NYT reporters 'didn’t get to' question about surveillance during Obama interview

The New York Times

New York Times Public Editor Margaret Sullivan asks Times D.C. bureau chief David Leonhardt why the paper didn't ask President Obama about government surveillance during its recent exclusive interview, something I wondered about Monday.

Reporters Jackie Calmes and Michael D. Shear “had a surveillance question on their list but they didn’t get to it,” Leonhardt told Sullivan.

Mr. Leonhardt said that he doubted he could have pressed successfully for an interview with a national security focus.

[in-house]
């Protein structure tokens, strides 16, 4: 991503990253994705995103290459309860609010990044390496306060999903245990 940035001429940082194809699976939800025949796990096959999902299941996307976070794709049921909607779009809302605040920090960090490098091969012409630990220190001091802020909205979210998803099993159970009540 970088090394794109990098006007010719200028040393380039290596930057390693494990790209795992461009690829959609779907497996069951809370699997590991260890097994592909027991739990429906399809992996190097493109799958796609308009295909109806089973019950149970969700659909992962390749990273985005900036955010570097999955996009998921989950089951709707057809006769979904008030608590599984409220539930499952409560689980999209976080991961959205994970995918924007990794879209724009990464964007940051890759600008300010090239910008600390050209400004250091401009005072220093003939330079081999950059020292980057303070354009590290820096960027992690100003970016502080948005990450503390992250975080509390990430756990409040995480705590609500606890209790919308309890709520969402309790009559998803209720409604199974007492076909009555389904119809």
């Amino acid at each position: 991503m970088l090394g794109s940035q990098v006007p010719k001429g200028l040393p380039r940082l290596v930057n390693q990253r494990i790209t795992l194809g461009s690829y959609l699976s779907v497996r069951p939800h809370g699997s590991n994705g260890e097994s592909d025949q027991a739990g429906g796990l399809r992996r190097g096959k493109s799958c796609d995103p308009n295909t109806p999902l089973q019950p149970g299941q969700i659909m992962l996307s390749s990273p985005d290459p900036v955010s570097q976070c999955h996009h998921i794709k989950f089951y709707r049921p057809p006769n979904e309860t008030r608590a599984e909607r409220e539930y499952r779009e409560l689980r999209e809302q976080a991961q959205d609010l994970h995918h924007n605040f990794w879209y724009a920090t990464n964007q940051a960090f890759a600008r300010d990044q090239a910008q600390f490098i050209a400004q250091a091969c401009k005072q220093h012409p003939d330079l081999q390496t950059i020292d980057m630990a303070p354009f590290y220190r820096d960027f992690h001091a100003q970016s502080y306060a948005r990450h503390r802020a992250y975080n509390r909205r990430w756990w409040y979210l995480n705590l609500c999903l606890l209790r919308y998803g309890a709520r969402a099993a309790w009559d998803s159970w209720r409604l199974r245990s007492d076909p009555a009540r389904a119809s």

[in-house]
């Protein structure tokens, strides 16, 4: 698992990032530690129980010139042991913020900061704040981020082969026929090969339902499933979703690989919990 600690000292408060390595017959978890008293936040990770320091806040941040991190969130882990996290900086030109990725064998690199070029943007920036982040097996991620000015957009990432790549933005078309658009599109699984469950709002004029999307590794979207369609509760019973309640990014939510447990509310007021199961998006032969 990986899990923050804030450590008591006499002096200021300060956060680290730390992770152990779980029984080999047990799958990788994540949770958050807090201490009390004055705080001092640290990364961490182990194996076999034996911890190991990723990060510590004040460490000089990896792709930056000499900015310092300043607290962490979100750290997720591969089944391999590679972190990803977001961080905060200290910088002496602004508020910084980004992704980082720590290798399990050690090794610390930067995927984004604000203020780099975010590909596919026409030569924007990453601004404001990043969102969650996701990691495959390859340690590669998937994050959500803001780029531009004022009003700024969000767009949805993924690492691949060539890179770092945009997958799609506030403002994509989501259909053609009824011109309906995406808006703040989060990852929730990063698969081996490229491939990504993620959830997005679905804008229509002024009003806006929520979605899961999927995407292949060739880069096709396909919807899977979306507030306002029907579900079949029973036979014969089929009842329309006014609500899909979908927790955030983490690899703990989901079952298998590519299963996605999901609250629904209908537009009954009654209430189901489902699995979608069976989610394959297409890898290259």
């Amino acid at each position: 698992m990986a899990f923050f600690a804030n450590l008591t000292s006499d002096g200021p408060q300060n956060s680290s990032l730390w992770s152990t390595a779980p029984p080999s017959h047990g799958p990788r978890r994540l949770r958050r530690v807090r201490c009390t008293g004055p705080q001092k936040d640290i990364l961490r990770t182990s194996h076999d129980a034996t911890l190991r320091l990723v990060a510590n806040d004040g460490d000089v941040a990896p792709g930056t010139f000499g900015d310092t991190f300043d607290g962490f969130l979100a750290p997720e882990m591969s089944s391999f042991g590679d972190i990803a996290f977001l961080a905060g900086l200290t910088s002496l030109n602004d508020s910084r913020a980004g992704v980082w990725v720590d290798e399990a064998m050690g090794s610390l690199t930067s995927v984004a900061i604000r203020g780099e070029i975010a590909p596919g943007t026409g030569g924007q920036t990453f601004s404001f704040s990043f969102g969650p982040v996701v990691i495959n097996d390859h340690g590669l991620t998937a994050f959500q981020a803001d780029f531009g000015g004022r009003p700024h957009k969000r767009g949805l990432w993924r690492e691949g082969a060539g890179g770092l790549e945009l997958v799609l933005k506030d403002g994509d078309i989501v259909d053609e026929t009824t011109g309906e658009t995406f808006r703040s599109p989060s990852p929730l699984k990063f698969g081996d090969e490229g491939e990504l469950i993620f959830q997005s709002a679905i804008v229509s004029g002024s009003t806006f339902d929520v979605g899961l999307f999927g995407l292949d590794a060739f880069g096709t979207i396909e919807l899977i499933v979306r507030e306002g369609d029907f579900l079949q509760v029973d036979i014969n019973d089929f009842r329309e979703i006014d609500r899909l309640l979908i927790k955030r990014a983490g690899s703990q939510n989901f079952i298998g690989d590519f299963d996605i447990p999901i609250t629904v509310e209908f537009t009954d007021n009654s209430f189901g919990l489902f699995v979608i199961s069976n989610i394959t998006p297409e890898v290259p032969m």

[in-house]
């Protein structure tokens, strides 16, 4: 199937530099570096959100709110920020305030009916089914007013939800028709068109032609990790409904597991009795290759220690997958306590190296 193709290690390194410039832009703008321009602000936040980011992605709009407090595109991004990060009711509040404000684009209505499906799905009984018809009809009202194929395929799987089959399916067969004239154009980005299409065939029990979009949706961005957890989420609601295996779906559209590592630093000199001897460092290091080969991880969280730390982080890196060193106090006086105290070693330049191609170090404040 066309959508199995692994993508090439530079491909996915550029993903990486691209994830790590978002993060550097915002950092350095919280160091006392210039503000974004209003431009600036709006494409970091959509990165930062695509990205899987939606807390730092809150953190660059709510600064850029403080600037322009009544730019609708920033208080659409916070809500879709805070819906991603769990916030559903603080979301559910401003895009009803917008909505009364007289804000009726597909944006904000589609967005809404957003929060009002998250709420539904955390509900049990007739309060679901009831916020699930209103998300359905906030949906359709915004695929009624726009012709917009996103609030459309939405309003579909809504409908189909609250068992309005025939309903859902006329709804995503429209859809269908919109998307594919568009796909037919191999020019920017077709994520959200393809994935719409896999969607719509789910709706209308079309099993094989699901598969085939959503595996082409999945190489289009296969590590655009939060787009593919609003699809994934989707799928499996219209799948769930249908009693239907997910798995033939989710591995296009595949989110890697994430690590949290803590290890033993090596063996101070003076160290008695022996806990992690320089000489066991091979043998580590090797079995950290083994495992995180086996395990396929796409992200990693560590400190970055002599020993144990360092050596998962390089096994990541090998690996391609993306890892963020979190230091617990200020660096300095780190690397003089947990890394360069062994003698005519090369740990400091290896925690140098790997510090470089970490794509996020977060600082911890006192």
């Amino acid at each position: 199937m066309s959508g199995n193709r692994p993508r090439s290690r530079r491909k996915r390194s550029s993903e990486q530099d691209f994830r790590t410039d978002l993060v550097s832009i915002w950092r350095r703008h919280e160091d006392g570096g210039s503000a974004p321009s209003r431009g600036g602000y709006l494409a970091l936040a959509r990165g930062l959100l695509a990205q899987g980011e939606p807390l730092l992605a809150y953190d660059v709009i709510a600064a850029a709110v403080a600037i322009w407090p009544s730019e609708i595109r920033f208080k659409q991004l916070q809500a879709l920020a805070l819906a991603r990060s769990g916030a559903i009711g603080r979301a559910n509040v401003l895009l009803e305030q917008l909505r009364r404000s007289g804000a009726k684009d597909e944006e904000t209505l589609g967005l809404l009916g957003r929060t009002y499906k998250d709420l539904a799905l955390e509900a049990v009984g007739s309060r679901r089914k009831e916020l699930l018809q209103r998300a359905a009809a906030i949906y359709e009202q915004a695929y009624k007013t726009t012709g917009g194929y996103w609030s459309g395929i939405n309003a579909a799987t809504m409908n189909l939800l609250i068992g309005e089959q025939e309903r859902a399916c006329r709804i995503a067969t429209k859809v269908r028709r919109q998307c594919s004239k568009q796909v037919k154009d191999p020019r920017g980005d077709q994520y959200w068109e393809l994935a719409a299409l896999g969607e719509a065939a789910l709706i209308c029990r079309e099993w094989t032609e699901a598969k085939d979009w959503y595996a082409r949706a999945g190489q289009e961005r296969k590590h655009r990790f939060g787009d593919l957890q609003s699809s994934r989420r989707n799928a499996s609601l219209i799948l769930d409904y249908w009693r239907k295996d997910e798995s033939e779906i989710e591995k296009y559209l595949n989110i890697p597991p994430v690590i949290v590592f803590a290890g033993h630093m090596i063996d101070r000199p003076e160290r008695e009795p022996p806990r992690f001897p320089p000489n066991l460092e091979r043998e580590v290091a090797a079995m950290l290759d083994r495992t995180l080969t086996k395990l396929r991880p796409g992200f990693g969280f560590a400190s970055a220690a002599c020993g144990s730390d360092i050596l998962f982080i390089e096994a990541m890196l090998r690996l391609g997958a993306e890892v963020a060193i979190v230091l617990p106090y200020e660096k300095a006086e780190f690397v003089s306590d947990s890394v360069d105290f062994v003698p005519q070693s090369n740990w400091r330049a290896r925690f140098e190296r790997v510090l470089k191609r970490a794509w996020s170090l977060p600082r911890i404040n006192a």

“He is not willing to grant a 40-minute interview on drones right now,” he said.

But, I asked, if the interview could veer into topics as far-flung as health care and the March on Washington, why couldn’t it at least take a stab at the hottest topic of the moment?

“That’s in the realm of legitimate critique and debate,” Mr. Leonhardt said, while noting that Ms. Calmes had asked a surveillance-related question at a recent presidential news conference.

Leonhardt told Sullivan, as he told The Huffington Post's Michael Calderone Monday, that the White House placed no restrictions on the interview.

Correction: This post originally misspelled Calderone's last name.

  • Andrew Beaujon

    Andrew Beaujon reported on the media for Poynter from 2012 to 2015. He was previously arts editor at TBD.com and managing editor of Washington City Paper. He's the author of the 2006 book "Body Piercing Saved My Life," about Christian rock and evangelical Christian culture.

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